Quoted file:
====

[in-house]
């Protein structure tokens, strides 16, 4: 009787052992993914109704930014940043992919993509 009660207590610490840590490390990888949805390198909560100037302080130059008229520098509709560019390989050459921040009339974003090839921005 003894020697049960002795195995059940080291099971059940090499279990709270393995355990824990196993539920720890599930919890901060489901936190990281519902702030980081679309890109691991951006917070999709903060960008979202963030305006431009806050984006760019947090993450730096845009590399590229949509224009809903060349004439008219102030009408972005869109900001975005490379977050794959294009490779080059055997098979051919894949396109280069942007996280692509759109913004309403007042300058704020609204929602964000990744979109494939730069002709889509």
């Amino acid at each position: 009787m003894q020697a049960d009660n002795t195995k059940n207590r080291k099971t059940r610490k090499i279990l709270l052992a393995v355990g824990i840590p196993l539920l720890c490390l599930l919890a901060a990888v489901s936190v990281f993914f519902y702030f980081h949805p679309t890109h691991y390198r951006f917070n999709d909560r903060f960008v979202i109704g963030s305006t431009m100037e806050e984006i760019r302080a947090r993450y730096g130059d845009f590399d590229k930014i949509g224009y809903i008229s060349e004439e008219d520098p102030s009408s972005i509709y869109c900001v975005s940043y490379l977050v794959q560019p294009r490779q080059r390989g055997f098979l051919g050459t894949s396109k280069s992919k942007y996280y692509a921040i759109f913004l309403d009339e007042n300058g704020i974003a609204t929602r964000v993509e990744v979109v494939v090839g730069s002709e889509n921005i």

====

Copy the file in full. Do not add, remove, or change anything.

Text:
[in-house]
């Protein structure tokens, strides 16, 4: 009787052992993914109704930014940043992919993509 009660207590610490840590490390990888949805390198909560100037302080130059008229520098509709560019390989050459921040009339974003090839921005 003894020697049960002795195995059940080291099971059940090499279990709270393995355990824990196993539920720890599930919890901060489901936190990281519902702030980081679309890109691991951006917070999709903060960008979202963030305006431009806050984006760019947090993450730096845009590399590229949509224009809903060349004439008219102030009408972005869109900001975005490379977050794959294009490779080059055997098979051919894949396109280069942007996280692509759109913004309403007042300058704020609204929602964000990744979109494939730069002709889509």
């Amino acid at each position: 009787m003894q020697a049960d009660n002795t195995k059940n207590r080291k099971t059940r610490k090499i279990l709270l052992a393995v355990g824990i840590p196993l539920l720890c490390l599930l919890a901060a990888v489901s936190v990281f993914f519902y702030f980081h949805p679309t890109h691991y390198r951006f917070n999709d909560r903060f960008v979202i109704g963030s305006t431009m100037e806050e984006i760019r302080a947090r993450y730096g130059d845009f590399d590229k930014i949509g224009y809903i008229s060349e004439e008219d520098p102030s009408s972005i509709y869109c900001v975005s940043y490379l977050v794959q560019p294009r490779q080059r390989g055997f098979l051919g050459t894949s396109k280069s992919k942007y996280y692509a921040i759109f913004l309403d009339e007042n300058g704020i974003a609204t929602r964000v993509e990744v979109v494939v090839g730069s002709e889509n921005i």